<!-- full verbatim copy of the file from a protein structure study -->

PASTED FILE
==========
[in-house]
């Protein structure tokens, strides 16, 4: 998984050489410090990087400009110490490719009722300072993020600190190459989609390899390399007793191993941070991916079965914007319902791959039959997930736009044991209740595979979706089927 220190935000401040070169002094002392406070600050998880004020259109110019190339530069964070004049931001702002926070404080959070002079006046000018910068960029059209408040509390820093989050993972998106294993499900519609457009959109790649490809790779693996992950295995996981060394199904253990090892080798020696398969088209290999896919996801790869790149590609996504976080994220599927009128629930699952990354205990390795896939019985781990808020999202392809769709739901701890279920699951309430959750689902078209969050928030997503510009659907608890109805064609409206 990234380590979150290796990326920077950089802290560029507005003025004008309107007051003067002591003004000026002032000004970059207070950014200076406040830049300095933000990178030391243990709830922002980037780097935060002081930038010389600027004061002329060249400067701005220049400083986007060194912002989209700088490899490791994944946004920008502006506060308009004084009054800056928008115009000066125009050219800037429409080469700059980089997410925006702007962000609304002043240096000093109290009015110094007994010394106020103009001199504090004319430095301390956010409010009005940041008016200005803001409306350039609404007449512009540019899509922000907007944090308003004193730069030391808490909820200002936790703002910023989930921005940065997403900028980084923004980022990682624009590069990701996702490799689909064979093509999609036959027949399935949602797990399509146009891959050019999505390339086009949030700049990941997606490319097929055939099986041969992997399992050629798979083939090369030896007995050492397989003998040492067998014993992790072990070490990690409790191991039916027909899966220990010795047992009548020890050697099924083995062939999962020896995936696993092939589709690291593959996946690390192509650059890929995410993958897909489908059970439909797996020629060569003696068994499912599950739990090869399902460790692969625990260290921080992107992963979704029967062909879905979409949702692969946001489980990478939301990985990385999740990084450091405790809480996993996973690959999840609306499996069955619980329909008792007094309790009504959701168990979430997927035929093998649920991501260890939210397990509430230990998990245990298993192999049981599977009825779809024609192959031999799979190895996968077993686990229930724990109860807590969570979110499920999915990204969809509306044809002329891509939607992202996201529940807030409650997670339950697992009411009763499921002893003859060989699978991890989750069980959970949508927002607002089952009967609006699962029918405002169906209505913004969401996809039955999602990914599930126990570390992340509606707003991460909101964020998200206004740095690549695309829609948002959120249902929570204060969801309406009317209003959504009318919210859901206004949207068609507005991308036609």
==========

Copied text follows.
[in-house]
């Protein structure tokens, strides 16, 4: 998984050489410090990087400009110490490719009722300072993020600190190459989609390899390399007793191993941070991916079965914007319902791959039959997930736009044991209740595979979706089927 220190935000401040070169002094002392406070600050998880004020259109110019190339530069964070004049931001702002926070404080959070002079006046000018910068960029059209408040509390820093989050993972998106294993499900519609457009959109790649490809790779693996992950295995996981060394199904253990090892080798020696398969088209290999896919996801790869790149590609996504976080994220599927009128629930699952990354205990390795896939019985781990808020999202392809769709739901701890279920699951309430959750689902078209969050928030997503510009659907608890109805064609409206 990234380590979150290796990326920077950089802290560029507005003025004008309107007051003067002591003004000026002032000004970059207070950014200076406040830049300095933000990178030391243990709830922002980037780097935060002081930038010389600027004061002329060249400067701005220049400083986007060194912002989209700088490899490791994944946004920008502006506060308009004084009054800056928008115009000066125009050219800037429409080469700059980089997410925006702007962000609304002043240096000093109290009015110094007994010394106020103009001199504090004319430095301390956010409010009005940041008016200005803001409306350039609404007449512009540019899509922000907007944090308003004193730069030391808490909820200002936790703002910023989930921005940065997403900028980084923004980022990682624009590069990701996702490799689909064979093509999609036959027949399935949602797990399509146009891959050019999505390339086009949030700049990941997606490319097929055939099986041969992997399992050629798979083939090369030896007995050492397989003998040492067998014993992790072990070490990690409790191991039916027909899966220990010795047992009548020890050697099924083995062939999962020896995936696993092939589709690291593959996946690390192509650059890929995410993958897909489908059970439909797996020629060569003696068994499912599950739990090869399902460790692969625990260290921080992107992963979704029967062909879905979409949702692969946001489980990478939301990985990385999740990084450091405790809480996993996973690959999840609306499996069955619980329909008792007094309790009504959701168990979430997927035929093998649920991501260890939210397990509430230990998990245990298993192999049981599977009825779809024609192959031999799979190895996968077993686990229930724990109860807590969570979110499920999915990204969809509306044809002329891509939607992202996201529940807030409650997670339950697992009411009763499921002893003859060989699978991890989750069980959970949508927002607002089952009967609006699962029918405002169906209505913004969401996809039955999602990914599930126990570390992340509606707003991460909101964020998200206004740095690549695309829609948002959120249902929570204060969801309406009317209003959504009318919210859901206004949207068609507005991308036609």